There should be a rule that says: 'Objects declared with the const-qualifier shall not be modified.'

6.5.3 An attempt is made to refer to an object with volatile-qualified type by means of an lvalue with non-volatile-qualified type.

The volatile qualifier is a signal to the implementation that the value of an object may change through external factors. This implies that all accesses to such an object do occur, they are not optimized away by keeping any previously accessed values in registers.

There should be a rule that says: 'Objects declared with the volatile-qualifier shall not be accessed via objects that do not have this qualification.' The result of the preprocessing operator # is not a valid character string literal. The result of the preprocessing operator ## is not a valid token.

Implementation-defined behaviour, Annex G.3 The number of bits in a character in the execution character set. The value of an integer character constant that contains more than one character.

The character constant 'ab' may be represented by either the character a or b being held in the lower order byte. Even more permutations are available for character constants containing more characters The representation and sets of values of the various types of integers. What constitutes an access to an object that has volatile-qualified type.

It is intended that volatile-qualified objects be used to represent, among other things, memory mapped locations. For these types of objects, for instance, an access may cause a new value to be read into that location from an external source. But what exactly constitutes an access? For instance, is the appearance of an identifier on the left hand side of an assignment operator considered an access?

It was intended that this issue (and other issues concerning sequence points) be dealt with by the revised C standard, C9X. But there was insufficient time and it is planned that these issues will be covered by an Amendment.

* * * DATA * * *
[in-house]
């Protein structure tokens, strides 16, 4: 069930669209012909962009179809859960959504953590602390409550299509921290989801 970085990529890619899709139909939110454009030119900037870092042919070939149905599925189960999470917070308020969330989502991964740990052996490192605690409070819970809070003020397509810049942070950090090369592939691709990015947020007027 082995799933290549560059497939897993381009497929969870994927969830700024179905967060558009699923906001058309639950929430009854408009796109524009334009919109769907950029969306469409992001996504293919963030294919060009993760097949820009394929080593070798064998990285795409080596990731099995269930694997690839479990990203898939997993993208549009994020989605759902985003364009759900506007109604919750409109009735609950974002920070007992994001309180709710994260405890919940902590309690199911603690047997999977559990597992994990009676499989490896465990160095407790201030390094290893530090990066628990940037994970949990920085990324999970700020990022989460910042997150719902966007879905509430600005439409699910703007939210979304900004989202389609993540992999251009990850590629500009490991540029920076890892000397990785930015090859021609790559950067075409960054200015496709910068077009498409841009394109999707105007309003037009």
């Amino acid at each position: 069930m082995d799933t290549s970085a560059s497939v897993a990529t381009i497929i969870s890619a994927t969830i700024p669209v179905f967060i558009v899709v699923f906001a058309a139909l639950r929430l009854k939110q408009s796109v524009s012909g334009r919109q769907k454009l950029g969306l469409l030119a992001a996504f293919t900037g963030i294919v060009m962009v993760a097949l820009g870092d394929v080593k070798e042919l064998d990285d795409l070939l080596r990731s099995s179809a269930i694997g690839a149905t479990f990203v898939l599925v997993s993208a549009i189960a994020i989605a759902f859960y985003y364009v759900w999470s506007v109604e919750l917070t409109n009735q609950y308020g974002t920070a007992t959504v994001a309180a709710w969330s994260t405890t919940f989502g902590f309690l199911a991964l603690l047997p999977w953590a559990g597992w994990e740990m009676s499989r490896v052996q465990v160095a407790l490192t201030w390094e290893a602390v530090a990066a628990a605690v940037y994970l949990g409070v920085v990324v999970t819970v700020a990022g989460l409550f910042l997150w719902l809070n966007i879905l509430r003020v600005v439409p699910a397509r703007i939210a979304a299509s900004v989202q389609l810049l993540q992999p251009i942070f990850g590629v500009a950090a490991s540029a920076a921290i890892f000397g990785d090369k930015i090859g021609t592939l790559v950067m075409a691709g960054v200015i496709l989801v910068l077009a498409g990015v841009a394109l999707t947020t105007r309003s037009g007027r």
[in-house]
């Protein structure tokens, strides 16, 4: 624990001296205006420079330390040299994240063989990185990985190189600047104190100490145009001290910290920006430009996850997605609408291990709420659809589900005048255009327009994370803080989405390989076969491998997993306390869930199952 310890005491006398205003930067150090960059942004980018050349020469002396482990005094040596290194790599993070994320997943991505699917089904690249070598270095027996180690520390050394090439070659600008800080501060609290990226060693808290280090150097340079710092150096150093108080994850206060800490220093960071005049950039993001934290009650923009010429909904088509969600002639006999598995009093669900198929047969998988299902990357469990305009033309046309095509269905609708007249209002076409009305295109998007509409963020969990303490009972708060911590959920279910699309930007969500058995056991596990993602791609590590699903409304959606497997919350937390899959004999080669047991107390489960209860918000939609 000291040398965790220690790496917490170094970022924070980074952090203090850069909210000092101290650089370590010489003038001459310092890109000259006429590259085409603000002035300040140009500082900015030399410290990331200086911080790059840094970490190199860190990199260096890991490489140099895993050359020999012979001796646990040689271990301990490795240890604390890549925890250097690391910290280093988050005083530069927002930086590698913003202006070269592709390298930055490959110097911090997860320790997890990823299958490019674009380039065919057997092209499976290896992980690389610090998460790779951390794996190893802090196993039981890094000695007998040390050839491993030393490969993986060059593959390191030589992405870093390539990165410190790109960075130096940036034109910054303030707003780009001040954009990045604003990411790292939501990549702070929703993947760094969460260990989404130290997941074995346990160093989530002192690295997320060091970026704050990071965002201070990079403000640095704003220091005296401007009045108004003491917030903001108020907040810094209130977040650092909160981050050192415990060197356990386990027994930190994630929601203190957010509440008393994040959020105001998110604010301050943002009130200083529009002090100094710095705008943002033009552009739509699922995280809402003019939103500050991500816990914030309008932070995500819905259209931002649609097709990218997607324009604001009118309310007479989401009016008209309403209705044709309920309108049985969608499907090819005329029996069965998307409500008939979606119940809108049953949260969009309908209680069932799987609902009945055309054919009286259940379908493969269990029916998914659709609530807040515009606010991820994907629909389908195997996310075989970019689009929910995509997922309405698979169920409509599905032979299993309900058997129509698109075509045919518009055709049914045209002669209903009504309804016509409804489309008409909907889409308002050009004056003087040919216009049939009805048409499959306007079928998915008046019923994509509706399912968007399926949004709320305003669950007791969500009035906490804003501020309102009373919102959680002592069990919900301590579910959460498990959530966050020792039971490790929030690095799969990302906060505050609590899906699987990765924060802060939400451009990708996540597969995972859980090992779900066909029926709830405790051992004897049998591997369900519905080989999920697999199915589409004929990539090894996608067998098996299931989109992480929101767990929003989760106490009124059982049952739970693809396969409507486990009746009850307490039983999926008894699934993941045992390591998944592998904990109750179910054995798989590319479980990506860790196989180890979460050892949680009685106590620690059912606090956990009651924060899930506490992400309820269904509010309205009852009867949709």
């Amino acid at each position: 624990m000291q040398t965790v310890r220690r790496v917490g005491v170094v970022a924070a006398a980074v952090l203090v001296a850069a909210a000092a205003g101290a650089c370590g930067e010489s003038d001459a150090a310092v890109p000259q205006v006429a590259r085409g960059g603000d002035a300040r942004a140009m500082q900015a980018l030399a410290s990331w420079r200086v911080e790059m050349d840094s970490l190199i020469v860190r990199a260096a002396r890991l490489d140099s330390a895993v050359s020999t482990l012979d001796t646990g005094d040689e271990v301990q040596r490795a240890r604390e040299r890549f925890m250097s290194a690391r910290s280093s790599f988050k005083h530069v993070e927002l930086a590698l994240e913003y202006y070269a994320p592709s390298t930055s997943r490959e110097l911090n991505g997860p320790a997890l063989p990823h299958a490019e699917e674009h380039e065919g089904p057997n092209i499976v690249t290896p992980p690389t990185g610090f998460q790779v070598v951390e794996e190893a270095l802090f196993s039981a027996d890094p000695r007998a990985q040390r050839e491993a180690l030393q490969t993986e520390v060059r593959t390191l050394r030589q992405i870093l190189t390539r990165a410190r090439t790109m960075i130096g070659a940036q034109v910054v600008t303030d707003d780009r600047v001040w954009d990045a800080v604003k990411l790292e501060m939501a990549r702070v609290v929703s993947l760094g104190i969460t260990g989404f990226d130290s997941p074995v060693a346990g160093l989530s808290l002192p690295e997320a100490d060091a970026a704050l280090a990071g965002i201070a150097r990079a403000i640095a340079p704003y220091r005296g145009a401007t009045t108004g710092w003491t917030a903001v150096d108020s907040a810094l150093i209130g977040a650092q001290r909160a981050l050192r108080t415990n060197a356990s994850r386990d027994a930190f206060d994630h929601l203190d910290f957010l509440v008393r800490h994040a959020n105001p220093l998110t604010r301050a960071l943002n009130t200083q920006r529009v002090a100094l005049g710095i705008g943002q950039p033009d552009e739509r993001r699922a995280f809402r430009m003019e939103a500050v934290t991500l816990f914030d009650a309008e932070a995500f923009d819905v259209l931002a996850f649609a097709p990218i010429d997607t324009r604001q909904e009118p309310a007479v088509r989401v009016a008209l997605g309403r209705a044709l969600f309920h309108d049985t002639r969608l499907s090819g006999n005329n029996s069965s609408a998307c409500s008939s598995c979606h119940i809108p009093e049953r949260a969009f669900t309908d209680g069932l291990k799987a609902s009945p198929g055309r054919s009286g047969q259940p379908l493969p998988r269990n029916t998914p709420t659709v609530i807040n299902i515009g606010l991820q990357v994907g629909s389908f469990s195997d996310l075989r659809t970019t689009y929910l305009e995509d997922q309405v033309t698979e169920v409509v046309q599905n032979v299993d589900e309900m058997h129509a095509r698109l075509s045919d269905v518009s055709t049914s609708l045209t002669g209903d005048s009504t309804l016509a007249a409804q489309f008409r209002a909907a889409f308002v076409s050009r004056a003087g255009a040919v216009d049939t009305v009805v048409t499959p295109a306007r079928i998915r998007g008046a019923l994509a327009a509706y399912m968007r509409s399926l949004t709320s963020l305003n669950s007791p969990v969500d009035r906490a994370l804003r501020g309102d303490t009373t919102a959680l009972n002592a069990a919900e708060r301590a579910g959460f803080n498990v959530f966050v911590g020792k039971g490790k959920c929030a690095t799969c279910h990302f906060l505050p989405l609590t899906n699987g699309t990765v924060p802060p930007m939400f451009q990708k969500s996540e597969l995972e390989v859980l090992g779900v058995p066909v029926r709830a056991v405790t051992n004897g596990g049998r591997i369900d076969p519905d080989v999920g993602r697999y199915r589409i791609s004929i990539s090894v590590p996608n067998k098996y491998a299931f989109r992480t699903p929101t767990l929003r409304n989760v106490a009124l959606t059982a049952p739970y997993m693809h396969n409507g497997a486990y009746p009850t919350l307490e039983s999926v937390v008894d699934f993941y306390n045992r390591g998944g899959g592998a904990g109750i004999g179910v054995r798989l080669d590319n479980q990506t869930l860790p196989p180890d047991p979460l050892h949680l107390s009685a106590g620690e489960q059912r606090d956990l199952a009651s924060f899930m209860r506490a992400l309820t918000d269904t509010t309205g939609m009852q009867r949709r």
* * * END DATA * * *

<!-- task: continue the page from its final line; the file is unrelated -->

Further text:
6.8.2 The method of locating includable source files.

In development projects that use multiple directories care should be taken to ensure that no two header files have the same name. There is always the danger that an implementation will use a different search path and include the incorrect file.

Future language directions, 6.9

The C standard nominates six constructs as being obsolescent. This effectively gives that a future revision of the standard may remove support for these constructs or change their meaning.

6.9.3 Storage-class specifiers

"The placement of a storage-class specifier other than at the beginning of the declaration specifiers in a declaration is an obsolescent feature.


People buying copies of the C standard from standards bodies will now obtain the 1999 document, ISO/IEC 9899:1999. The MISRA rules refer to the 1990 standard.

The revised standard includes some features that aid in the writing of reliable, maintainable code. It also contains additional constructs whose behaviour can vary between implementations and constructs that developers are likely to misunderstand.

At the very least MISRA needs to update the Standard references to include the revised clause numbers.


Comments on these comments, or the test cases is always welcome.

Comments from the following people (who do not agree with everything I have written) have helped me improve this commentary:
Stephen Parker
Chris Hills


7 July 2010, reported by David Crocker
So, for instance, the literal 33000 has type unsigned int on a platform where int is 16 bits, but type int, if int is 32 bits.
So, for instance, the literal 33000 has type long int on a platform where int is 16 bits, but type int, if int is 32 bits.
10 October 2012, reported by Greg A. Woods

13 October 2010, reported by Maxim Laschinsky
Rule 101 ... *(a+4)
Rule 101 ... *(a+1) in the Standard.

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Last modified 10 October 2012